Synthesis of hot spring origin bacterial cell wall polysaccharide-based copper nanoparticles with antibacterial property
Kr Roy, Rajendra
López, Juan L.
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Background At present, research on facile, green synthesis of nanoparticles has significantly increased because of its fast, one-step, cost-effective, time-efficient, and non-toxic nature. In this study, we have reported a single-step green synthesis of copper nanoparticles using cell wall polysaccharides of a hot spring origin, thermotolerant Bacillus species. Result Copper nanoparticles were characterized using UV-visible spectrophotometry, fluorescence and Fourier transform infrared spectroscopy, scanning electron microscopy with energy dispersive spectroscopy, particle size, and zeta potential analyses. UV-visible spectra of synthesized copper nanoparticles exhibited a band cantered between 220–235 nm, characteristic spectra of copper oxide nanoparticles. Infrared spectra showed the band at 490-530 cm−1 corresponding to metal-oxygen or copper nanoparticle vibration, supporting the presence of copper oxide nanoparticles in the monoclinic phase. The energy dispersive spectra of copper nanoparticles exhibited a strong signal from elemental copper. The dynamic Light Scattering pattern confirmed the nanoparticle nature of the studied sample. These nanoparticles showed preferential activity against gram-negative pathogens, Salmonella typhi and Escherichia coli. The thermodynamic nature of the nanoparticles is also established for its antibacterial actions. Conclusions The antibacterial action and its thermodynamics reinforce the possible use of copper nanoparticles as an alternative to commercially available antimicrobials. This study may open a new path for future studies to treat harmful microorganisms resistant to traditional antibiotics in a greener way.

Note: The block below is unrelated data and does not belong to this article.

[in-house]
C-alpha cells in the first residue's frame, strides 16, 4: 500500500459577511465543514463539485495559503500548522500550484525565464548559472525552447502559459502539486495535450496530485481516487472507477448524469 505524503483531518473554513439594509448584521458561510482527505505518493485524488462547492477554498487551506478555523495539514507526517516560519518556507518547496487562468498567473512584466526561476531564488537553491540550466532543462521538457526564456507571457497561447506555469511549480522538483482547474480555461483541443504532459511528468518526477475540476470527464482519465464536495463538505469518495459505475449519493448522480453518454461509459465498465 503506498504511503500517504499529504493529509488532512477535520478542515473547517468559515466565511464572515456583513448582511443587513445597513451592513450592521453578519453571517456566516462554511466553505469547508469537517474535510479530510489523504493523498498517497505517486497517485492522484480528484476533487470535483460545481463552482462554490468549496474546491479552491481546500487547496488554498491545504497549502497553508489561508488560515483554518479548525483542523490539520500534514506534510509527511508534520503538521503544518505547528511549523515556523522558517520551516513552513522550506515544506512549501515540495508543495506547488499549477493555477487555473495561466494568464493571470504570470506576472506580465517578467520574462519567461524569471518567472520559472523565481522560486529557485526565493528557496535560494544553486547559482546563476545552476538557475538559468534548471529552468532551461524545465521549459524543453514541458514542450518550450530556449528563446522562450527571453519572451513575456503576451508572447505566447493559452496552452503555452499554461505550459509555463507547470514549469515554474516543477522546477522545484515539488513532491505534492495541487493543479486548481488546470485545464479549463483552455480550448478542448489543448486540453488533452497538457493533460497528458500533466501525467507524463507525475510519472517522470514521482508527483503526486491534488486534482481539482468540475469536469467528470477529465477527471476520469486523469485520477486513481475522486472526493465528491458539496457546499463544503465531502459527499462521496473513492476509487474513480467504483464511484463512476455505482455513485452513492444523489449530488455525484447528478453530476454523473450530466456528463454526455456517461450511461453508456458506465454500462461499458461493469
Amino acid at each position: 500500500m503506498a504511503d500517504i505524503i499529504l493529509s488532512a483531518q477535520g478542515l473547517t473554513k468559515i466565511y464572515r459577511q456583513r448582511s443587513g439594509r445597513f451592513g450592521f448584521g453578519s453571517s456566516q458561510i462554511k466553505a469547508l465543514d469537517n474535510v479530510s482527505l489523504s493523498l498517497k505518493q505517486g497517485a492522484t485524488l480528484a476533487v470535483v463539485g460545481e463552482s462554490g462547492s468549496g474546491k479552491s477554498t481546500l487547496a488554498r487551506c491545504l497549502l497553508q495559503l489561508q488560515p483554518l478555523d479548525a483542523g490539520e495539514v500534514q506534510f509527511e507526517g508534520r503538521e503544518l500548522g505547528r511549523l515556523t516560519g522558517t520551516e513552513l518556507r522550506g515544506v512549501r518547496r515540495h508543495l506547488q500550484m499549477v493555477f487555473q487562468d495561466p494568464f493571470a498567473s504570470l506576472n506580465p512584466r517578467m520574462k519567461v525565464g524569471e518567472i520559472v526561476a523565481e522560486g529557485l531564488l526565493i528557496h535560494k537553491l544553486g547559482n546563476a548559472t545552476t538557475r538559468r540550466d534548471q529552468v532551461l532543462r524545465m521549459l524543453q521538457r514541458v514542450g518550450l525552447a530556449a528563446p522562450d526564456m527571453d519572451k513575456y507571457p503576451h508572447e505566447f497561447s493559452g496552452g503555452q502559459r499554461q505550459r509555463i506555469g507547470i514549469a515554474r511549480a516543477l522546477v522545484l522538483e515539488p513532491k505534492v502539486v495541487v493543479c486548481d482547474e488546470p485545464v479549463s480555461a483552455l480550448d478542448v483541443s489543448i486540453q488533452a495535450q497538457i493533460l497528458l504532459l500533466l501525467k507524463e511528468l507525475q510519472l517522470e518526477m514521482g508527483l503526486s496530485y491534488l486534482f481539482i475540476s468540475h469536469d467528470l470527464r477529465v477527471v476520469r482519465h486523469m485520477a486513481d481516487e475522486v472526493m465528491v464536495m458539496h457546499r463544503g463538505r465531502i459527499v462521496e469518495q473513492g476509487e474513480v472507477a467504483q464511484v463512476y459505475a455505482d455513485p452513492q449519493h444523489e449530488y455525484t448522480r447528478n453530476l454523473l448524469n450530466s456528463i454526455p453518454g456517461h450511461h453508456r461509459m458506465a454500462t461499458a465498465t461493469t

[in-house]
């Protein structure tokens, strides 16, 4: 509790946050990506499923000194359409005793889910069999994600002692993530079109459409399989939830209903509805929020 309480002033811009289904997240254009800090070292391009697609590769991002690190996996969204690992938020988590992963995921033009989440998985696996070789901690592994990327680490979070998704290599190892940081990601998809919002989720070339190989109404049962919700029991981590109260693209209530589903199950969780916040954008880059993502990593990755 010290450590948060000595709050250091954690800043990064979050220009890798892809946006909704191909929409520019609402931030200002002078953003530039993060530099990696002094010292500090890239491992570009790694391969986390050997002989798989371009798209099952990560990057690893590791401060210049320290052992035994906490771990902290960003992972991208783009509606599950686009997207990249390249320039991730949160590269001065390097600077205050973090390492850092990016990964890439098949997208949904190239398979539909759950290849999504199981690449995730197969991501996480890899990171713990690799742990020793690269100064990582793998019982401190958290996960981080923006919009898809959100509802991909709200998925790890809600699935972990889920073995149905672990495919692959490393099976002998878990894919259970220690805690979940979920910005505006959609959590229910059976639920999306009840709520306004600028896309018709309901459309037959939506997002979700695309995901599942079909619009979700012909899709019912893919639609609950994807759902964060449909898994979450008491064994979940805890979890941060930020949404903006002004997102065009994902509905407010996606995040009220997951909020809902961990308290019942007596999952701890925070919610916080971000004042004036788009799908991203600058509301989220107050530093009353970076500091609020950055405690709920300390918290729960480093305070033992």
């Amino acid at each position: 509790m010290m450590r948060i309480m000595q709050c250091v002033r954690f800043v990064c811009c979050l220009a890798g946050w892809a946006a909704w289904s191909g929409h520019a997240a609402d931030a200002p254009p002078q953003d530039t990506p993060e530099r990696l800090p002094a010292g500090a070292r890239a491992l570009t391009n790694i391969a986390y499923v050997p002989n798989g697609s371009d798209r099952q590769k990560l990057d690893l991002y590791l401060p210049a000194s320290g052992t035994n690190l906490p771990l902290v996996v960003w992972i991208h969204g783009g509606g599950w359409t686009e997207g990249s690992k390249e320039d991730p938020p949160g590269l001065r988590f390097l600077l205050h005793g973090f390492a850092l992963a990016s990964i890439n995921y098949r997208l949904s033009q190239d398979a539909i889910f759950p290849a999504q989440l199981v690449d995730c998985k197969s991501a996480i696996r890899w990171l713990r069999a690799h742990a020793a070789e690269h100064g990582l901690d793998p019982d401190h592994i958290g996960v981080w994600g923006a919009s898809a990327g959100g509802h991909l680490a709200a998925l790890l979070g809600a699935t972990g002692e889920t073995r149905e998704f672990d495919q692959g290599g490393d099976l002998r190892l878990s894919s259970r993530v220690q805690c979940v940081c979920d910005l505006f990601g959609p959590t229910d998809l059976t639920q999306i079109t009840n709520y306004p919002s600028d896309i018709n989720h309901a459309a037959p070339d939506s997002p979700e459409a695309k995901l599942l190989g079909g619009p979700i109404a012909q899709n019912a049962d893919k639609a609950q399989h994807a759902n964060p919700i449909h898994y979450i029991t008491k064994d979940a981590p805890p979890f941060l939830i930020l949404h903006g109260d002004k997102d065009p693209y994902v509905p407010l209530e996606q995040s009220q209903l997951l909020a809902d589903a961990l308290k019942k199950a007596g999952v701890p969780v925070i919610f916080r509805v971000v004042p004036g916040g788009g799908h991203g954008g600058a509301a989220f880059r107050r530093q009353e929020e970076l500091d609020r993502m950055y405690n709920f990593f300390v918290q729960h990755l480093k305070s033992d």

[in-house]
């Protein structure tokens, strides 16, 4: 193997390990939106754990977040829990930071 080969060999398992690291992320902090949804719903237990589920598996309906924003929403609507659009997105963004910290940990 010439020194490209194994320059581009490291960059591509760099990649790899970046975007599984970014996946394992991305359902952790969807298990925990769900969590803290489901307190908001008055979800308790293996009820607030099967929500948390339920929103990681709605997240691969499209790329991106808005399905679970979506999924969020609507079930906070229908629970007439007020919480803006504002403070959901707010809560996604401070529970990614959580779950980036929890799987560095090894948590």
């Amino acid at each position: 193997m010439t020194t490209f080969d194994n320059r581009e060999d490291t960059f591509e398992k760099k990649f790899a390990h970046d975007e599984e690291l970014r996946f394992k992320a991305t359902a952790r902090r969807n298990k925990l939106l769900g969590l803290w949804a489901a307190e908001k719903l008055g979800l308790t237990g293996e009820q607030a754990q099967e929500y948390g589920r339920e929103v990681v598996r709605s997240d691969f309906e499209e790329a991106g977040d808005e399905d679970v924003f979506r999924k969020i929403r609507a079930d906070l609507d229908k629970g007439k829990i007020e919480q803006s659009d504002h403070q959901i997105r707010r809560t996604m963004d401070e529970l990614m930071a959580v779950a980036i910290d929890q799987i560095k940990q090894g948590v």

FuenteElectronic Journal of Biotechnology, 68, 11-19
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